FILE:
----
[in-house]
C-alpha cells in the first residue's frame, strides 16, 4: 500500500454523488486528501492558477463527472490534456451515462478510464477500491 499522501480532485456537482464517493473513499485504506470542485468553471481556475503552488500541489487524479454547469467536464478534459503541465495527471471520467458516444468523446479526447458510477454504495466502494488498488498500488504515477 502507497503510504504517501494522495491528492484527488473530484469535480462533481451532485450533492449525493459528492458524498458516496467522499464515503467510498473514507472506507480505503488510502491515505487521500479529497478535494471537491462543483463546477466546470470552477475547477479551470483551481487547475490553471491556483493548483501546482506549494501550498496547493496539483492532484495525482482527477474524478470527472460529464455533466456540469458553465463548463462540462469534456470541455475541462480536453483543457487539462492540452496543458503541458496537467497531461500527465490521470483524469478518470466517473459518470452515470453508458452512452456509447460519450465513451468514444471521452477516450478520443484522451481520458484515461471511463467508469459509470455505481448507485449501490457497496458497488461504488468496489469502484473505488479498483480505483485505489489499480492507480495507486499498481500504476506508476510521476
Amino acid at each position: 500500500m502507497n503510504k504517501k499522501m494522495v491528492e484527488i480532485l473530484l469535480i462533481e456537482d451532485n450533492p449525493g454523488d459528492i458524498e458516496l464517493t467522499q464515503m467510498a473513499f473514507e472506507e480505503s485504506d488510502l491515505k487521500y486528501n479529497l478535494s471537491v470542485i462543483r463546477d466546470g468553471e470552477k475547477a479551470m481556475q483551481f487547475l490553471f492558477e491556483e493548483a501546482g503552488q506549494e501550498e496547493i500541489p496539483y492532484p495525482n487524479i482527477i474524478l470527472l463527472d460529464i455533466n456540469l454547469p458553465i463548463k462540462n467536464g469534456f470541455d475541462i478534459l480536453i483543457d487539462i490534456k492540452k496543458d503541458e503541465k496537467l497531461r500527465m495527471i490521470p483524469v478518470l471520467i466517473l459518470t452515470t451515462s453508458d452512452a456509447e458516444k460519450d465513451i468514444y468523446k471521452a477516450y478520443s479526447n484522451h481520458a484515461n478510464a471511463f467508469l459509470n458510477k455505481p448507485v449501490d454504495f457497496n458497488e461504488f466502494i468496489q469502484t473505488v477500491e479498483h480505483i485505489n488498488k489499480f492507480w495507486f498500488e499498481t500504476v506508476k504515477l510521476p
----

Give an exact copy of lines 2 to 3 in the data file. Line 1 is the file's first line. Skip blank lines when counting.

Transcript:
C-alpha cells in the first residue's frame, strides 16, 4: 500500500454523488486528501492558477463527472490534456451515462478510464477500491 499522501480532485456537482464517493473513499485504506470542485468553471481556475503552488500541489487524479454547469467536464478534459503541465495527471471520467458516444468523446479526447458510477454504495466502494488498488498500488504515477 502507497503510504504517501494522495491528492484527488473530484469535480462533481451532485450533492449525493459528492458524498458516496467522499464515503467510498473514507472506507480505503488510502491515505487521500479529497478535494471537491462543483463546477466546470470552477475547477479551470483551481487547475490553471491556483493548483501546482506549494501550498496547493496539483492532484495525482482527477474524478470527472460529464455533466456540469458553465463548463462540462469534456470541455475541462480536453483543457487539462492540452496543458503541458496537467497531461500527465490521470483524469478518470466517473459518470452515470453508458452512452456509447460519450465513451468514444471521452477516450478520443484522451481520458484515461471511463467508469459509470455505481448507485449501490457497496458497488461504488468496489469502484473505488479498483480505483485505489489499480492507480495507486499498481500504476506508476510521476
Amino acid at each position: 500500500m502507497n503510504k504517501k499522501m494522495v491528492e484527488i480532485l473530484l469535480i462533481e456537482d451532485n450533492p449525493g454523488d459528492i458524498e458516496l464517493t467522499q464515503m467510498a473513499f473514507e472506507e480505503s485504506d488510502l491515505k487521500y486528501n479529497l478535494s471537491v470542485i462543483r463546477d466546470g468553471e470552477k475547477a479551470m481556475q483551481f487547475l490553471f492558477e491556483e493548483a501546482g503552488q506549494e501550498e496547493i500541489p496539483y492532484p495525482n487524479i482527477i474524478l470527472l463527472d460529464i455533466n456540469l454547469p458553465i463548463k462540462n467536464g469534456f470541455d475541462i478534459l480536453i483543457d487539462i490534456k492540452k496543458d503541458e503541465k496537467l497531461r500527465m495527471i490521470p483524469v478518470l471520467i466517473l459518470t452515470t451515462s453508458d452512452a456509447e458516444k460519450d465513451i468514444y468523446k471521452a477516450y478520443s479526447n484522451h481520458a484515461n478510464a471511463f467508469l459509470n458510477k455505481p448507485v449501490d454504495f457497496n458497488e461504488f466502494i468496489q469502484t473505488v477500491e479498483h480505483i485505489n488498488k489499480f492507480w495507486f498500488e499498481t500504476v506508476k504515477l510521476p